Evaluation of Policy Options to Encourage Welfare to Work
AbstractThis paper compares five alternative policy options with the January 2006 tax and social security system. Each option is designed to cost a similar amount of 5 billion dollars to the government at the current level of labour supply. The five options are: reducing the lowest income tax rate, increasing the tax-free threshold, increasing the low income tax offset, decreasing all taper rates on own and partner’s income for a number of allowances, and introducing an Earned Income Tax Credit. The criteria for comparison are the labour supply responses, the expected budgetary cost to the government after taking into account labour supply responses, the number of winners and losers from the policy change, the effects on the distribution of effective marginal tax rates, and the effect on the number of jobless households. From the results, it is clear that the option to reduce taper rates is dominated by the other options on all criteria. The other four options each have their advantages and disadvantages; no option scores best on all criteria.
Download InfoIf you experience problems downloading a file, check if you have the proper application to view it first. In case of further problems read the IDEAS help page. Note that these files are not on the IDEAS site. Please be patient as the files may be large.
Bibliographic InfoPaper provided by Melbourne Institute of Applied Economic and Social Research, The University of Melbourne in its series Melbourne Institute Working Paper Series with number wp2006n09.
Length: 38 pages
Date of creation: May 2006
Date of revision:
Contact details of provider:
Postal: Melbourne Institute of Applied Economic and Social Research, The University of Melbourne, Victoria 3010 Australia
Phone: +61 3 8344 2100
Fax: +61 3 8344 2111
Web page: http://www.melbourneinstitute.com/
More information through EDIRC
Other versions of this item:
- Hielke Buddelmeyer & John Freebairn & Guyonne Kalb, 2006. "Evaluation of Policy Options to Encourage Welfare to Work," Australian Economic Review, The University of Melbourne, Melbourne Institute of Applied Economic and Social Research, vol. 39(3), pages 273-292, 09.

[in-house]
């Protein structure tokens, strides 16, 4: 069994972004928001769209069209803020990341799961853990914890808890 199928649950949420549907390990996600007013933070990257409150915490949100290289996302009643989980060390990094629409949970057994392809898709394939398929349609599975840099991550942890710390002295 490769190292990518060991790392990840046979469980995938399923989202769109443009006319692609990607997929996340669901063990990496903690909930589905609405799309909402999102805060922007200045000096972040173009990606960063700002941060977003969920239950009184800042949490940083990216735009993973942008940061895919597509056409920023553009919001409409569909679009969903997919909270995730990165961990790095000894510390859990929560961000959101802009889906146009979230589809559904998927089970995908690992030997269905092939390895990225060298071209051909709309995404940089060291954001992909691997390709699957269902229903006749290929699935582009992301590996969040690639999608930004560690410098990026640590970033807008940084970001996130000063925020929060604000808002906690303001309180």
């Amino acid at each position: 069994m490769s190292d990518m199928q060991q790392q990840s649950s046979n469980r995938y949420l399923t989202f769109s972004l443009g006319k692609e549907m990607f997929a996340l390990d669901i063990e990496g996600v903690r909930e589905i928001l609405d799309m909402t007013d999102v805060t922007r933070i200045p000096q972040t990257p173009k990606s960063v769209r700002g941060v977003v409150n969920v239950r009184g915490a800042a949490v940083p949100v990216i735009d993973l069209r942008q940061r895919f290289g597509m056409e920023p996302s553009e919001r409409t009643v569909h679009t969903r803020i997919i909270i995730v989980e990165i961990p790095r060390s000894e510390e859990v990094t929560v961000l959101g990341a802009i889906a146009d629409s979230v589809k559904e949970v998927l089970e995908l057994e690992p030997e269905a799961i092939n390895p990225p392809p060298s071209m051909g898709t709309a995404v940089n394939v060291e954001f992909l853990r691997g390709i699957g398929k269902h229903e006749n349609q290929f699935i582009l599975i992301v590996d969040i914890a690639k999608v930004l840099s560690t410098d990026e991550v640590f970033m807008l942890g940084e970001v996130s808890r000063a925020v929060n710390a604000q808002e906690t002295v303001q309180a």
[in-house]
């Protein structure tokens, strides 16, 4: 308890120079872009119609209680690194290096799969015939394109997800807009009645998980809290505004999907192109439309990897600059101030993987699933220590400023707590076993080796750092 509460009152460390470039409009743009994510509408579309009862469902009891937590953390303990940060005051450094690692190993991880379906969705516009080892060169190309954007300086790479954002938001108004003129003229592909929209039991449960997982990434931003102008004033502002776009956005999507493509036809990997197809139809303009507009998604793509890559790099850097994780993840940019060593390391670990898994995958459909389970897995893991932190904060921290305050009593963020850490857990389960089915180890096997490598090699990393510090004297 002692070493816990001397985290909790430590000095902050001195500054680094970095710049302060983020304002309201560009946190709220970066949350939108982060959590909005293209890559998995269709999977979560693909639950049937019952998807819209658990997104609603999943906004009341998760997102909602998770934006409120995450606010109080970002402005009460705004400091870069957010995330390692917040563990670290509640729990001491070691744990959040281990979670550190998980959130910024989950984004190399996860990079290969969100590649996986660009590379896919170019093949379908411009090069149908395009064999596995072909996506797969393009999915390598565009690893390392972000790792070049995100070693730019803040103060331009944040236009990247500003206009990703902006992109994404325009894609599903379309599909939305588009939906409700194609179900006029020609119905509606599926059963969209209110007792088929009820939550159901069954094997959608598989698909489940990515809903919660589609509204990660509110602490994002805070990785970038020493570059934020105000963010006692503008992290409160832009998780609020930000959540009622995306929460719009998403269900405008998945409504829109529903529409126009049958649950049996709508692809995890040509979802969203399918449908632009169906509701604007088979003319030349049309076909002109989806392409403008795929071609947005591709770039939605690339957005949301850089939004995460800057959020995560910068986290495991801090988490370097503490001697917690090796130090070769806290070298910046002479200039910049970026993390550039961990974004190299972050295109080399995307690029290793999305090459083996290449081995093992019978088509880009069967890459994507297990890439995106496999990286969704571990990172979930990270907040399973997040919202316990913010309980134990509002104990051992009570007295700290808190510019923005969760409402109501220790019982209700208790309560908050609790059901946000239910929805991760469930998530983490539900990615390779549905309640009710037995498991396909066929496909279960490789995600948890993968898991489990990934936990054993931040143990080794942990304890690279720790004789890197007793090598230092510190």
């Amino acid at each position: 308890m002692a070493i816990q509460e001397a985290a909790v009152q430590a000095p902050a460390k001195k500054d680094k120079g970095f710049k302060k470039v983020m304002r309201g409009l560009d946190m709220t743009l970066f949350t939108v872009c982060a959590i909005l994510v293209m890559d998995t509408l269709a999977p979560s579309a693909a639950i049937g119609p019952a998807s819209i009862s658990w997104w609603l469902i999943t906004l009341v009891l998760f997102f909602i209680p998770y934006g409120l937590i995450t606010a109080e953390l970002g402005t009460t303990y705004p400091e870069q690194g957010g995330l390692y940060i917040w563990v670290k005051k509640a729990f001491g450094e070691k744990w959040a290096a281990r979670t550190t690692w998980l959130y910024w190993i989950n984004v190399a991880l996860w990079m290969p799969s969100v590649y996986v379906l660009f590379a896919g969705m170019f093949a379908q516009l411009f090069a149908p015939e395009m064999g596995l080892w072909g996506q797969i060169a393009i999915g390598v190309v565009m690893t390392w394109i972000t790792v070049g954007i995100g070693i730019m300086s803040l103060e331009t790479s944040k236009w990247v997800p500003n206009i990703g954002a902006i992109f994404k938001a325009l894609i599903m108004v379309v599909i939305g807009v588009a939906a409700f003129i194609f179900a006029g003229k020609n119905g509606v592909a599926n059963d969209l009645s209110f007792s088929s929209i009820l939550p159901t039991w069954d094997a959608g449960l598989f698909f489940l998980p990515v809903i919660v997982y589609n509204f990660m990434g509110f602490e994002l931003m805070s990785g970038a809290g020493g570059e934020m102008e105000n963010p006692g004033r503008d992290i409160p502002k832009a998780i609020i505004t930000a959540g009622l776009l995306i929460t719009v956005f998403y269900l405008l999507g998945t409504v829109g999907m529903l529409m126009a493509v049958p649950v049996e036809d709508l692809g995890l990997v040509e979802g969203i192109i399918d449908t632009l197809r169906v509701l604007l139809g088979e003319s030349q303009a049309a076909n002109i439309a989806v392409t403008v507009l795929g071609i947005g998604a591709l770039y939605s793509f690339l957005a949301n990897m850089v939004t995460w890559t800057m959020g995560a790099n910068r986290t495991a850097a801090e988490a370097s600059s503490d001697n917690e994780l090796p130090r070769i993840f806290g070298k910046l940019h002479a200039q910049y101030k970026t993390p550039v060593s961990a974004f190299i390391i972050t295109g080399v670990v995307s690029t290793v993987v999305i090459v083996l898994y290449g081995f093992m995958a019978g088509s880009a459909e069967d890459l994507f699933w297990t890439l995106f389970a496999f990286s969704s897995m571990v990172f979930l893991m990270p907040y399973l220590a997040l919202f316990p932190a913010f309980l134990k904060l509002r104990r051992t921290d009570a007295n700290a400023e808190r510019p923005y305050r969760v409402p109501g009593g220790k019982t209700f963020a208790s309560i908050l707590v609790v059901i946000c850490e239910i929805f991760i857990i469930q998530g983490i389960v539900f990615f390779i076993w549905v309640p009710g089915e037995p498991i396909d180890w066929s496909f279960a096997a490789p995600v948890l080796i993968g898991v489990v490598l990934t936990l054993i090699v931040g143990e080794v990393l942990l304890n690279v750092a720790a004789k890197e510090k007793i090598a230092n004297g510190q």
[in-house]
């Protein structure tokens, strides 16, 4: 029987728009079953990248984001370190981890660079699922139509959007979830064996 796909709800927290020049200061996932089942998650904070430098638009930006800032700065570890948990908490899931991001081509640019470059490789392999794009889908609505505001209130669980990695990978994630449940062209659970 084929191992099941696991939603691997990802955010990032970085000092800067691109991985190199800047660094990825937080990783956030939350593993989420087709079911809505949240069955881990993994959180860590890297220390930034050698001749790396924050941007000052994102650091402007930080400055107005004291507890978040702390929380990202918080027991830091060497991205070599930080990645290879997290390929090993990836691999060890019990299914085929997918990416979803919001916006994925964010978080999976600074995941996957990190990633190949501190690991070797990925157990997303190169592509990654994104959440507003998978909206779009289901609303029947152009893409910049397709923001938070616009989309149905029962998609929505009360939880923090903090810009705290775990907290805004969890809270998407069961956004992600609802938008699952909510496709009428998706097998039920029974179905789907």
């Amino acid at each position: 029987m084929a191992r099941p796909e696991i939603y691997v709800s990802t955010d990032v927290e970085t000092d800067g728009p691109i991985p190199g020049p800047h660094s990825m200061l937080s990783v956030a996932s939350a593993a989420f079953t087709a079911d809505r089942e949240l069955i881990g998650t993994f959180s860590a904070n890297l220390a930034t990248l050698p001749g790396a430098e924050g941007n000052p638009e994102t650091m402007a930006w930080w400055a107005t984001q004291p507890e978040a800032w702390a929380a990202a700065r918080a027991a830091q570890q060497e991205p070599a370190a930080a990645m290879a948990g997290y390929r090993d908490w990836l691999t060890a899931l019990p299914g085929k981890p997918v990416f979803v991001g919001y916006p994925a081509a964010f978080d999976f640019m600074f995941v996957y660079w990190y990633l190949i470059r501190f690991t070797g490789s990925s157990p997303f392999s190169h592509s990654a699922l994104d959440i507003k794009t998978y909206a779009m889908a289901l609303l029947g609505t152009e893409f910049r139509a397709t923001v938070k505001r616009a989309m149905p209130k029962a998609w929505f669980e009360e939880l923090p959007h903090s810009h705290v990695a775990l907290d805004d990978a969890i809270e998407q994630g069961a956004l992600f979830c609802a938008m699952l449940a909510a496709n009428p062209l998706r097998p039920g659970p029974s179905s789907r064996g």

Please report citation or reference errors to , or , if you are the registered author of the cited work, log in to your RePEc Author Service profile, click on "citations" and make appropriate adjustments.:
- Productivity Commission, 2005. "Economic Implications of an Ageing Australia," Labor and Demography 0506001, EconWPA.
- Guyonne Kalb & Rosanna Scutella & Hsein Kew, 2002.
"Estimation of Wage Equations in Australia: Allowing for Censored Observations of Labour Supply,"
Melbourne Institute Working Paper Series
wp2002n26, Melbourne Institute of Applied Economic and Social Research, The University of Melbourne.
- Guyonne Kalb & Rosanna Scutella, 2002. "Estimation of Wage Equations in Australia: Allowing for Censored Observations of Labour Supply," Melbourne Institute Working Paper Series wp2002n08, Melbourne Institute of Applied Economic and Social Research, The University of Melbourne.
- Guyonne Kalb, 2002. "Estimation of Labour Supply Models for Four Separate Groups in the Australian Population," Melbourne Institute Working Paper Series wp2002n24, Melbourne Institute of Applied Economic and Social Research, The University of Melbourne.
- Rebecca Cassells & Ann Harding & Simon Kelly, 2006. "Problems and Prospects for Dynamic Microsimulation: A review and lessons for APPSIM," NATSEM Working Paper Series 63, University of Canberra, National Centre for Social and Economic Modelling.
- van Sonsbeek, Jan-Maarten, 2010. "Micro simulations on the effects of ageing-related policy measures," Economic Modelling, Elsevier, vol. 27(5), pages 968-979, September.
- Rachel Ong & Gavin Wood & Melek Cigdem, 2013. "Work incentives and decisions to remain in paid work in Australia," Bankwest Curtin Economics Centre Working Paper series WP1312, Bankwest Curtin Economics Centre (BCEC), Curtin Business School.
For technical questions regarding this item, or to correct its authors, title, abstract, bibliographic or download information, contact: (James Davis).
If references are entirely missing, you can add them using this form.